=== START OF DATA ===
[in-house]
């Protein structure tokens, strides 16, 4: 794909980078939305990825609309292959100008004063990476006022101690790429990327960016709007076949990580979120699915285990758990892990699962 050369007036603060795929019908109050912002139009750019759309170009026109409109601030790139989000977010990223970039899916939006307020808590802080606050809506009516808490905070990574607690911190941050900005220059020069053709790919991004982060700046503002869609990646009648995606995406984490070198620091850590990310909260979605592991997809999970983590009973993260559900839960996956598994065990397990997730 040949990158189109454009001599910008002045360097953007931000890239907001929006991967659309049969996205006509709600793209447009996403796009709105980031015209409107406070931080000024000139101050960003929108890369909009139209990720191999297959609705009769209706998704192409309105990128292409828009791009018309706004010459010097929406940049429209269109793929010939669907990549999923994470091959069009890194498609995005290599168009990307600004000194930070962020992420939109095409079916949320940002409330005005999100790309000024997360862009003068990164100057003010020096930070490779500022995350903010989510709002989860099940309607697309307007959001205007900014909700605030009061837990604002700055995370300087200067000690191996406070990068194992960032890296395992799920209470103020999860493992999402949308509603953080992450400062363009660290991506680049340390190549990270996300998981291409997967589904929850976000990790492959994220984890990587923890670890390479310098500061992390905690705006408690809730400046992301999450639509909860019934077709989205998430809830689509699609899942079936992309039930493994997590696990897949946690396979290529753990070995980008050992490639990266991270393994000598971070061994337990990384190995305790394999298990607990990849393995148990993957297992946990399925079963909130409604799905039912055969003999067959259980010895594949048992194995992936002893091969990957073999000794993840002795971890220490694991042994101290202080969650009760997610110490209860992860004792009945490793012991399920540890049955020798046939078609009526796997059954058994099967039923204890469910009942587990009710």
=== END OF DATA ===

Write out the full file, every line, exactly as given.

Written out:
[in-house]
């Protein structure tokens, strides 16, 4: 794909980078939305990825609309292959100008004063990476006022101690790429990327960016709007076949990580979120699915285990758990892990699962 050369007036603060795929019908109050912002139009750019759309170009026109409109601030790139989000977010990223970039899916939006307020808590802080606050809506009516808490905070990574607690911190941050900005220059020069053709790919991004982060700046503002869609990646009648995606995406984490070198620091850590990310909260979605592991997809999970983590009973993260559900839960996956598994065990397990997730 040949990158189109454009001599910008002045360097953007931000890239907001929006991967659309049969996205006509709600793209447009996403796009709105980031015209409107406070931080000024000139101050960003929108890369909009139209990720191999297959609705009769209706998704192409309105990128292409828009791009018309706004010459010097929406940049429209269109793929010939669907990549999923994470091959069009890194498609995005290599168009990307600004000194930070962020992420939109095409079916949320940002409330005005999100790309000024997360862009003068990164100057003010020096930070490779500022995350903010989510709002989860099940309607697309307007959001205007900014909700605030009061837990604002700055995370300087200067000690191996406070990068194992960032890296395992799920209470103020999860493992999402949308509603953080992450400062363009660290991506680049340390190549990270996300998981291409997967589904929850976000990790492959994220984890990587923890670890390479310098500061992390905690705006408690809730400046992301999450639509909860019934077709989205998430809830689509699609899942079936992309039930493994997590696990897949946690396979290529753990070995980008050992490639990266991270393994000598971070061994337990990384190995305790394999298990607990990849393995148990993957297992946990399925079963909130409604799905039912055969003999067959259980010895594949048992194995992936002893091969990957073999000794993840002795971890220490694991042994101290202080969650009760997610110490209860992860004792009945490793012991399920540890049955020798046939078609009526796997059954058994099967039923204890469910009942587990009710």